In March of 2003, Kiryu International Exchange Association paid my way to Kiryu, Japan, where I met the people with whom I had been working via e-mail to pull together each summer's program for Columbus State University's English Language Institute. I didn't know it at the time, but the 2003 summer program would be the last one I would direct for the English Language Institute. By the end of the year, my husband had accepted another position within The Nature Conservancy at Ft. Hood, Texas. We moved back to Texas at the end of 2003, having lived out of my home state for ten years, first in Minnesota and then in Georgia.
This trip to Japan was a wonderful experience for me, and I hope that some day I can return to Japan for a longer visit. Years before, I had read several travel narratives of Matsuo Basho, Japan's famous 17th century poet, and I became very interested in Zen Buddhism and in haiku. So this visit to Japan, although short, was a dream come true.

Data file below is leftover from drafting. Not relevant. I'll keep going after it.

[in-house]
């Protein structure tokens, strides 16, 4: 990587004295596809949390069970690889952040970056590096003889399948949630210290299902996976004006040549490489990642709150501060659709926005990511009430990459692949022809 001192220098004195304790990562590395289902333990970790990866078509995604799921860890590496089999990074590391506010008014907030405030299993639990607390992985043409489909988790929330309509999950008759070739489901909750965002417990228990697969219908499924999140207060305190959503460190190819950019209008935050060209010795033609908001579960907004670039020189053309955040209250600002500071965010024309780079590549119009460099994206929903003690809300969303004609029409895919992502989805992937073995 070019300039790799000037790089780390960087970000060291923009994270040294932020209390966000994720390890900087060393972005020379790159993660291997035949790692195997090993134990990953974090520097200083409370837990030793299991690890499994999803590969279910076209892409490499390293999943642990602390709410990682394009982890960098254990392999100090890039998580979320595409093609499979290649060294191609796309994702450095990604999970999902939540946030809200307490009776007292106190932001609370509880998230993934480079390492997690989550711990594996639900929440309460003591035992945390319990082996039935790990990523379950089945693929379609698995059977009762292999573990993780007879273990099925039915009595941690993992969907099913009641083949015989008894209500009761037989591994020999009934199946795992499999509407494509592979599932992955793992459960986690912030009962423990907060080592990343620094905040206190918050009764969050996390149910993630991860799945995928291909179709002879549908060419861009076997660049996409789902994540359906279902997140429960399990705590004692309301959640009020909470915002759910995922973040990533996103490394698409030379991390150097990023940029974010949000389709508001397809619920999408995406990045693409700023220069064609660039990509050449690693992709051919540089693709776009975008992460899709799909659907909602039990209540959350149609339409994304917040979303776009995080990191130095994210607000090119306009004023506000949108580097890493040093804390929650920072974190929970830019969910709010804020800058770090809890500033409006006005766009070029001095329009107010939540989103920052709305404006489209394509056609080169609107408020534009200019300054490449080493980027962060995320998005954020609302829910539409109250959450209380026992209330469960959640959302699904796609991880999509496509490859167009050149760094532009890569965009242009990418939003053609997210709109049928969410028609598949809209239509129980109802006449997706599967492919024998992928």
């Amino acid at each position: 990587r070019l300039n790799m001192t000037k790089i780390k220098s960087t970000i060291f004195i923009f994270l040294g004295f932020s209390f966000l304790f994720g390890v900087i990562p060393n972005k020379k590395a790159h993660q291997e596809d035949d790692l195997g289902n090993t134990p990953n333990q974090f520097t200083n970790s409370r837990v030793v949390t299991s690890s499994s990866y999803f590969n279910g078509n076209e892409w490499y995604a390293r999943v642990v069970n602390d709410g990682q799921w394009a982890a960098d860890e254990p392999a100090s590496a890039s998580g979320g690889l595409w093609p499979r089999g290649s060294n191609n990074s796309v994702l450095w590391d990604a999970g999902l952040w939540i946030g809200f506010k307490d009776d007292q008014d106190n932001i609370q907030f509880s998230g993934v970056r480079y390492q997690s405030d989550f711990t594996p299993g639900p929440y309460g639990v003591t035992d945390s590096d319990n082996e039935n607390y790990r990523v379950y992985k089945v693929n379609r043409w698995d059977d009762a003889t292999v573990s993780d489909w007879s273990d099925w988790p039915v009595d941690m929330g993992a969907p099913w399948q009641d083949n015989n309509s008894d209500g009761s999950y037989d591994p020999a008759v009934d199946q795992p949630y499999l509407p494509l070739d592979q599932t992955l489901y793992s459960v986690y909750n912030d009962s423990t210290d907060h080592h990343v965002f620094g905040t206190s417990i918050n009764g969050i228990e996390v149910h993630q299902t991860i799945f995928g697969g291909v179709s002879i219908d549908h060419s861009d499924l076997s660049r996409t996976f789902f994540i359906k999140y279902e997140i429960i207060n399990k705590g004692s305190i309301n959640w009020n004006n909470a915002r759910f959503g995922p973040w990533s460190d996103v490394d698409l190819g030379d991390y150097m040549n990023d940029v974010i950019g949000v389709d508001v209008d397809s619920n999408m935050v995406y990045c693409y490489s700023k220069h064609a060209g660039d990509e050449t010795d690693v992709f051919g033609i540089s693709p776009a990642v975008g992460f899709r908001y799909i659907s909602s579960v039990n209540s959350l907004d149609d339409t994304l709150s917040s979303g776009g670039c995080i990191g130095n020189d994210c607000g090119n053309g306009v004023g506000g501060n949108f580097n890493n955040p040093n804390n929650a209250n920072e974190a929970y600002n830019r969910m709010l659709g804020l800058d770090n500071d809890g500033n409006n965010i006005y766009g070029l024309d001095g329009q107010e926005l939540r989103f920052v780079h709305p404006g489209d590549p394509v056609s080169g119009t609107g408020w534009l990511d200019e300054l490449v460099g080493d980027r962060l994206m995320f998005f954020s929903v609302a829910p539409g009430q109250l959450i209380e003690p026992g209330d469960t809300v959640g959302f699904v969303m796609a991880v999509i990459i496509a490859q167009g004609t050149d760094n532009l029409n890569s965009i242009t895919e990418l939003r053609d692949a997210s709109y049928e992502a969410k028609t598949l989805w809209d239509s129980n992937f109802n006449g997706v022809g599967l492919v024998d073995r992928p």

During my visit to Japan, I was privileged to meet the parents and family of a young man who had participated in the previous year's summer language program in Columbus, Georgia. The young man, Hiroaki Takagi, had died a few months previous to my visit to Japan, and I paid homage to "Taka" with his family at his grave site. Meeting the family--grandparents, an uncle, parents, and brother and sister--in their home afterward remains one of my most precious memories.
Barbara Kamiyama, an American who has lived in Japan for over 25 years, helped arrange many of my activities, the highlights of which were: a visit to Hikobe Manor, an old family home of a lord of Kiryu which has remained in the same family for sixteen generations; a tour of Kiryu Washi Workshop, where Masutaro Hoshino, one of Japan's National Treasures and washi artisan, carries on the laborious tradition of paper making; a tour of Toshogu National Shrine in Nikko; and various meetings with former participants of the summer language program.